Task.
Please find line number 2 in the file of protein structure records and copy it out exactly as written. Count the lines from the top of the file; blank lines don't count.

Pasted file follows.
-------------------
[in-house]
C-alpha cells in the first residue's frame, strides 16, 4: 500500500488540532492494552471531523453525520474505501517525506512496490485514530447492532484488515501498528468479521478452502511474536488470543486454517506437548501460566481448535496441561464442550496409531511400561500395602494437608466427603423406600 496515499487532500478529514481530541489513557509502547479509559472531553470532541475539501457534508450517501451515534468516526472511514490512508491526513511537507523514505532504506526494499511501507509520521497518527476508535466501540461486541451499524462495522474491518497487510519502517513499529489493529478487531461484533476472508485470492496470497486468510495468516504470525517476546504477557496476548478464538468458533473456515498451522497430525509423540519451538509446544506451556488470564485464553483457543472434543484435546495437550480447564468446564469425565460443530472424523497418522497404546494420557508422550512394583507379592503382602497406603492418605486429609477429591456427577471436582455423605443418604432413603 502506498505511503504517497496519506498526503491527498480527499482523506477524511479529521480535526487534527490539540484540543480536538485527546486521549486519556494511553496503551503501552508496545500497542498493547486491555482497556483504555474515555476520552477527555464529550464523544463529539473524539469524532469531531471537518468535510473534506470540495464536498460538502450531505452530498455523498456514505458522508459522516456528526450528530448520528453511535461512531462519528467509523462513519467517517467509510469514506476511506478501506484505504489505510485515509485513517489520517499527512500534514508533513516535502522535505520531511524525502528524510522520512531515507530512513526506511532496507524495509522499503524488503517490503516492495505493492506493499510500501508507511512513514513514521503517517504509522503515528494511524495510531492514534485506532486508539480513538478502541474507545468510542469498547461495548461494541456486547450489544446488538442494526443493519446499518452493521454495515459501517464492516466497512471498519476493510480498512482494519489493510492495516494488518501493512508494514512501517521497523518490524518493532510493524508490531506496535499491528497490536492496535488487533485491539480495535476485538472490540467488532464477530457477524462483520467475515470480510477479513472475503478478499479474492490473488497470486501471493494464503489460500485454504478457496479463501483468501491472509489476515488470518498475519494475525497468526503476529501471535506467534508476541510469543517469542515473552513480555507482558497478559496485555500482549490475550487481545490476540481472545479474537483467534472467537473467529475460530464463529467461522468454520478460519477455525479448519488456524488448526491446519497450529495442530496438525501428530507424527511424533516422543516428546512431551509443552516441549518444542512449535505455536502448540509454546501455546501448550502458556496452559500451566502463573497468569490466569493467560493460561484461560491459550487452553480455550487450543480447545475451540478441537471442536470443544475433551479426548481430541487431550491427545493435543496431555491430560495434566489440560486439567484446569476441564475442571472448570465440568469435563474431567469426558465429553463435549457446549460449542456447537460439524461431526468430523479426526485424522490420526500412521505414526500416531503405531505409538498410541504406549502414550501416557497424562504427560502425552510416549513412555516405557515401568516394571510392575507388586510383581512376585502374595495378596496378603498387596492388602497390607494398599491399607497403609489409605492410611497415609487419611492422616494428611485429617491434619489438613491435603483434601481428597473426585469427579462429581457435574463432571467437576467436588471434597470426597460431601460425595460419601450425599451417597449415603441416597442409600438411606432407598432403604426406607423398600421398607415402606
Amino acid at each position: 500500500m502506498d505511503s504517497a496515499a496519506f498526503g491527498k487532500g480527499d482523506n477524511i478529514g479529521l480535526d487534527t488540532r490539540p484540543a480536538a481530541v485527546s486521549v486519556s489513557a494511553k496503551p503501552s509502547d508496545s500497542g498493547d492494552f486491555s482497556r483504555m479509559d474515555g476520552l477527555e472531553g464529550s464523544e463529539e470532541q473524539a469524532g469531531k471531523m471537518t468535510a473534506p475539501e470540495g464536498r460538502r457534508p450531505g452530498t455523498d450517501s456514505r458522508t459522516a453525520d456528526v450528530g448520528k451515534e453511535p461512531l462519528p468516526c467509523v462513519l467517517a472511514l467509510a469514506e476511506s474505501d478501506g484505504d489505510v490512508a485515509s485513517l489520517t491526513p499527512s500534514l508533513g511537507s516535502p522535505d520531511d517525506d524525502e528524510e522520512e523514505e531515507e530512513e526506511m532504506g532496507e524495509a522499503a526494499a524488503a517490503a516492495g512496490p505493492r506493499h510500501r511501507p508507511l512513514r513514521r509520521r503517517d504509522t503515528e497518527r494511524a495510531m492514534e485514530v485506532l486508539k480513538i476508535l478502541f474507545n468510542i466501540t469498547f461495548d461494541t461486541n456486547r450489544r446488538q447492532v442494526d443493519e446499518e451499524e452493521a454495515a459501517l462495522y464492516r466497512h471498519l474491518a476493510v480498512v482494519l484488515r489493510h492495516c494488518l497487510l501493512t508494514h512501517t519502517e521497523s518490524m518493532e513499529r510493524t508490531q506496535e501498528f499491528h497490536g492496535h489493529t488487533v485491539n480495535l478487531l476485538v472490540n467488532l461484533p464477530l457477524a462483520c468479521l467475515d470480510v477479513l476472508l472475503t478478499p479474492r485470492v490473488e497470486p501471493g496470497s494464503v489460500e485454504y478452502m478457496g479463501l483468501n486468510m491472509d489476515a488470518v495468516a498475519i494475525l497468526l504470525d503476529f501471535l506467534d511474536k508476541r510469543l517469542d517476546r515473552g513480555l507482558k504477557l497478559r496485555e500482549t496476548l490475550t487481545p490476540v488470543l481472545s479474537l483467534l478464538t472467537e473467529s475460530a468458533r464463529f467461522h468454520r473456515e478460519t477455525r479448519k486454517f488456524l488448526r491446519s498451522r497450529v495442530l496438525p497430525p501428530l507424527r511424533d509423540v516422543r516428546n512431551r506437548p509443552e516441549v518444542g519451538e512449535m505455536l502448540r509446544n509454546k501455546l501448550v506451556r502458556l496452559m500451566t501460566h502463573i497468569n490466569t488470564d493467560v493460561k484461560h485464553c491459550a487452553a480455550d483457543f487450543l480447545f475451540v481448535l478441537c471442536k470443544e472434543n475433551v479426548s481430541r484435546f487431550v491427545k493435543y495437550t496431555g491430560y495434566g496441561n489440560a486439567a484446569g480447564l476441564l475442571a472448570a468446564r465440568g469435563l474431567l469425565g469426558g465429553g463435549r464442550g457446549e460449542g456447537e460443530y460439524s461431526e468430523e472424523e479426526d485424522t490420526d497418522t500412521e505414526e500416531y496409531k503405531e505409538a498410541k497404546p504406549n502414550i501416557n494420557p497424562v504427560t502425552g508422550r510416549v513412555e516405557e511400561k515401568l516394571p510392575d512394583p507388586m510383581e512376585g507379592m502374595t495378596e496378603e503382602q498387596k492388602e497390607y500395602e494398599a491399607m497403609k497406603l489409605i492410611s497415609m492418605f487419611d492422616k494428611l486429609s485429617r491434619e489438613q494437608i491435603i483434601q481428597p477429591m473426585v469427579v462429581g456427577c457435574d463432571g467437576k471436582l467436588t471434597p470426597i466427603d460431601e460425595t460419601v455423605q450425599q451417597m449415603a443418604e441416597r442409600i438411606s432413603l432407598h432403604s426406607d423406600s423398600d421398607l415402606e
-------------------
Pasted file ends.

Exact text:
C-alpha cells in the first residue's frame, strides 16, 4: 500500500488540532492494552471531523453525520474505501517525506512496490485514530447492532484488515501498528468479521478452502511474536488470543486454517506437548501460566481448535496441561464442550496409531511400561500395602494437608466427603423406600 496515499487532500478529514481530541489513557509502547479509559472531553470532541475539501457534508450517501451515534468516526472511514490512508491526513511537507523514505532504506526494499511501507509520521497518527476508535466501540461486541451499524462495522474491518497487510519502517513499529489493529478487531461484533476472508485470492496470497486468510495468516504470525517476546504477557496476548478464538468458533473456515498451522497430525509423540519451538509446544506451556488470564485464553483457543472434543484435546495437550480447564468446564469425565460443530472424523497418522497404546494420557508422550512394583507379592503382602497406603492418605486429609477429591456427577471436582455423605443418604432413603 502506498505511503504517497496519506498526503491527498480527499482523506477524511479529521480535526487534527490539540484540543480536538485527546486521549486519556494511553496503551503501552508496545500497542498493547486491555482497556483504555474515555476520552477527555464529550464523544463529539473524539469524532469531531471537518468535510473534506470540495464536498460538502450531505452530498455523498456514505458522508459522516456528526450528530448520528453511535461512531462519528467509523462513519467517517467509510469514506476511506478501506484505504489505510485515509485513517489520517499527512500534514508533513516535502522535505520531511524525502528524510522520512531515507530512513526506511532496507524495509522499503524488503517490503516492495505493492506493499510500501508507511512513514513514521503517517504509522503515528494511524495510531492514534485506532486508539480513538478502541474507545468510542469498547461495548461494541456486547450489544446488538442494526443493519446499518452493521454495515459501517464492516466497512471498519476493510480498512482494519489493510492495516494488518501493512508494514512501517521497523518490524518493532510493524508490531506496535499491528497490536492496535488487533485491539480495535476485538472490540467488532464477530457477524462483520467475515470480510477479513472475503478478499479474492490473488497470486501471493494464503489460500485454504478457496479463501483468501491472509489476515488470518498475519494475525497468526503476529501471535506467534508476541510469543517469542515473552513480555507482558497478559496485555500482549490475550487481545490476540481472545479474537483467534472467537473467529475460530464463529467461522468454520478460519477455525479448519488456524488448526491446519497450529495442530496438525501428530507424527511424533516422543516428546512431551509443552516441549518444542512449535505455536502448540509454546501455546501448550502458556496452559500451566502463573497468569490466569493467560493460561484461560491459550487452553480455550487450543480447545475451540478441537471442536470443544475433551479426548481430541487431550491427545493435543496431555491430560495434566489440560486439567484446569476441564475442571472448570465440568469435563474431567469426558465429553463435549457446549460449542456447537460439524461431526468430523479426526485424522490420526500412521505414526500416531503405531505409538498410541504406549502414550501416557497424562504427560502425552510416549513412555516405557515401568516394571510392575507388586510383581512376585502374595495378596496378603498387596492388602497390607494398599491399607497403609489409605492410611497415609487419611492422616494428611485429617491434619489438613491435603483434601481428597473426585469427579462429581457435574463432571467437576467436588471434597470426597460431601460425595460419601450425599451417597449415603441416597442409600438411606432407598432403604426406607423398600421398607415402606